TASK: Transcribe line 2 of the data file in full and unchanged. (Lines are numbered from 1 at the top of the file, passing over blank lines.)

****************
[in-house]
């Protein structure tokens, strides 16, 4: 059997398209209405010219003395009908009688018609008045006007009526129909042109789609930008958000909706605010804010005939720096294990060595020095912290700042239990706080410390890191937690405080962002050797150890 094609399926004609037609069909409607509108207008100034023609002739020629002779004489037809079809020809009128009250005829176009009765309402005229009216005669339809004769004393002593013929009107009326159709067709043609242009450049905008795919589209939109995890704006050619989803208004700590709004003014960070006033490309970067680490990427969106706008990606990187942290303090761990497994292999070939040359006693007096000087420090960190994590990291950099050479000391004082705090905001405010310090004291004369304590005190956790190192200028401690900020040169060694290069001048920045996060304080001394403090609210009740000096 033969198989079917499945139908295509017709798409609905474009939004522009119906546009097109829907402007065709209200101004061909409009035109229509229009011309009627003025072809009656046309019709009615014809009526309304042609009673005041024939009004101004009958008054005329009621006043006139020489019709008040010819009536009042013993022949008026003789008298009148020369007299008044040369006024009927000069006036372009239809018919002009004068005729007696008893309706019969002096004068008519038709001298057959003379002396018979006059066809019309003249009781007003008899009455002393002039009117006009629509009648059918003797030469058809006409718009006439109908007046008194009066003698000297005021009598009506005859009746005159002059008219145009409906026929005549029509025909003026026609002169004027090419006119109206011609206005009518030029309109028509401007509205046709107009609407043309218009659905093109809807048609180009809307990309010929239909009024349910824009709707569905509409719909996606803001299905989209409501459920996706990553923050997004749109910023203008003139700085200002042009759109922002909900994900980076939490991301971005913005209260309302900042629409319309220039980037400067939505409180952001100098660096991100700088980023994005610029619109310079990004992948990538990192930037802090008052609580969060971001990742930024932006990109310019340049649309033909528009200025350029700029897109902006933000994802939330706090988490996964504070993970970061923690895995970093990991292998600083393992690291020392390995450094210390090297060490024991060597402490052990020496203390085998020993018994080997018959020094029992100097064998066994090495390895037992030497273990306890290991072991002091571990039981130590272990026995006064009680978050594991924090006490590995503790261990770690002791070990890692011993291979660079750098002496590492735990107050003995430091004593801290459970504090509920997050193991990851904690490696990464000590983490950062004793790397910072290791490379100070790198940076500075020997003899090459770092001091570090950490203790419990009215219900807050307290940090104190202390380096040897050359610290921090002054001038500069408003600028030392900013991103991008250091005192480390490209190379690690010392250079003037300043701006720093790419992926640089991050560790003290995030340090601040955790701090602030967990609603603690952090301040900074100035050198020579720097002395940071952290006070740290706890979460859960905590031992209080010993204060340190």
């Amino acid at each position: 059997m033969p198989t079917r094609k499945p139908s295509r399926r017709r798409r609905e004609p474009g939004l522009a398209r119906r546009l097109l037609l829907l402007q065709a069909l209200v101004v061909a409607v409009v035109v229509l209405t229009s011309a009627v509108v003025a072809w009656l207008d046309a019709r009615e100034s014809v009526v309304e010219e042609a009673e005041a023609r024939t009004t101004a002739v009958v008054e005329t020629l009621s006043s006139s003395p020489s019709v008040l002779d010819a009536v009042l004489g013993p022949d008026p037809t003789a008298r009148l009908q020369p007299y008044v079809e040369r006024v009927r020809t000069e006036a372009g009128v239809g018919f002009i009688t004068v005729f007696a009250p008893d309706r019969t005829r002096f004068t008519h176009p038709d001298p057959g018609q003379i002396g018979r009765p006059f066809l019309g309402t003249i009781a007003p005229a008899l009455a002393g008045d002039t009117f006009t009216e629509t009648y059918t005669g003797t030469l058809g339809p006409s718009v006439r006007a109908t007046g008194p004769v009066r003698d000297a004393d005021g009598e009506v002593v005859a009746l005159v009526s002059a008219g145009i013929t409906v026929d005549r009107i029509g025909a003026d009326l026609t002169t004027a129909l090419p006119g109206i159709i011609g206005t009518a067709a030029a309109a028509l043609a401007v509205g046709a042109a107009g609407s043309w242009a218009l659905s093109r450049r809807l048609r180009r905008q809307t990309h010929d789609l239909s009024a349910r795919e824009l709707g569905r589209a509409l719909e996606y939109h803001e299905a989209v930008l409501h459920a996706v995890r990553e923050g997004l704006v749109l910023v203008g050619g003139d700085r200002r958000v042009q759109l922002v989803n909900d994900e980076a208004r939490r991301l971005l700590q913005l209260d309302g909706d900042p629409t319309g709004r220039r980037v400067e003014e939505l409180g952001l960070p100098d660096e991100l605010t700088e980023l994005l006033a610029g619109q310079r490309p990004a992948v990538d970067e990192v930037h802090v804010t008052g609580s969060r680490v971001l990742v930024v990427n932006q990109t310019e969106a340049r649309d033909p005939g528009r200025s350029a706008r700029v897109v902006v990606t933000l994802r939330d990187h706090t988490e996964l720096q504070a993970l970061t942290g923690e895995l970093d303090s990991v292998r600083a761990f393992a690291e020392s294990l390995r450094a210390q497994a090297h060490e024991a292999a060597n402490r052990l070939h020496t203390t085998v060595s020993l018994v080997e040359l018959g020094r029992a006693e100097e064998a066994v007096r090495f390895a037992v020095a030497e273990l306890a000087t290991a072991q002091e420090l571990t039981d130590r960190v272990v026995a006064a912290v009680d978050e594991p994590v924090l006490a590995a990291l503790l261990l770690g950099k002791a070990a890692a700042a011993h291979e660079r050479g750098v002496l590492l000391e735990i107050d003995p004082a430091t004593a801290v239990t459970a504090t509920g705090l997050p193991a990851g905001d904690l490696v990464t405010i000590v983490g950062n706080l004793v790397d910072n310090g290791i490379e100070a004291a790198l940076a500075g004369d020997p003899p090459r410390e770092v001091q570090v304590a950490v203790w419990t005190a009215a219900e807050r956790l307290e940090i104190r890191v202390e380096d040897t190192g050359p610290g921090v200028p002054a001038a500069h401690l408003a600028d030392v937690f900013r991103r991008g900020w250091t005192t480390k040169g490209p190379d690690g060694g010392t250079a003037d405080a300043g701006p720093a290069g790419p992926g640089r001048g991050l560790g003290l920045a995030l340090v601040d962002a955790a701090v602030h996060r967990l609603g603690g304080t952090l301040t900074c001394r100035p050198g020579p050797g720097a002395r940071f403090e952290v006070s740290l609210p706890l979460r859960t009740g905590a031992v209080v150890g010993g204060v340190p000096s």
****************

């Protein structure tokens, strides 16, 4: 059997398209209405010219003395009908009688018609008045006007009526129909042109789609930008958000909706605010804010005939720096294990060595020095912290700042239990706080410390890191937690405080962002050797150890 094609399926004609037609069909409607509108207008100034023609002739020629002779004489037809079809020809009128009250005829176009009765309402005229009216005669339809004769004393002593013929009107009326159709067709043609242009450049905008795919589209939109995890704006050619989803208004700590709004003014960070006033490309970067680490990427969106706008990606990187942290303090761990497994292999070939040359006693007096000087420090960190994590990291950099050479000391004082705090905001405010310090004291004369304590005190956790190192200028401690900020040169060694290069001048920045996060304080001394403090609210009740000096 033969198989079917499945139908295509017709798409609905474009939004522009119906546009097109829907402007065709209200101004061909409009035109229509229009011309009627003025072809009656046309019709009615014809009526309304042609009673005041024939009004101004009958008054005329009621006043006139020489019709008040010819009536009042013993022949008026003789008298009148020369007299008044040369006024009927000069006036372009239809018919002009004068005729007696008893309706019969002096004068008519038709001298057959003379002396018979006059066809019309003249009781007003008899009455002393002039009117006009629509009648059918003797030469058809006409718009006439109908007046008194009066003698000297005021009598009506005859009746005159002059008219145009409906026929005549029509025909003026026609002169004027090419006119109206011609206005009518030029309109028509401007509205046709107009609407043309218009659905093109809807048609180009809307990309010929239909009024349910824009709707569905509409719909996606803001299905989209409501459920996706990553923050997004749109910023203008003139700085200002042009759109922002909900994900980076939490991301971005913005209260309302900042629409319309220039980037400067939505409180952001100098660096991100700088980023994005610029619109310079990004992948990538990192930037802090008052609580969060971001990742930024932006990109310019340049649309033909528009200025350029700029897109902006933000994802939330706090988490996964504070993970970061923690895995970093990991292998600083393992690291020392390995450094210390090297060490024991060597402490052990020496203390085998020993018994080997018959020094029992100097064998066994090495390895037992030497273990306890290991072991002091571990039981130590272990026995006064009680978050594991924090006490590995503790261990770690002791070990890692011993291979660079750098002496590492735990107050003995430091004593801290459970504090509920997050193991990851904690490696990464000590983490950062004793790397910072290791490379100070790198940076500075020997003899090459770092001091570090950490203790419990009215219900807050307290940090104190202390380096040897050359610290921090002054001038500069408003600028030392900013991103991008250091005192480390490209190379690690010392250079003037300043701006720093790419992926640089991050560790003290995030340090601040955790701090602030967990609603603690952090301040900074100035050198020579720097002395940071952290006070740290706890979460859960905590031992209080010993204060340190």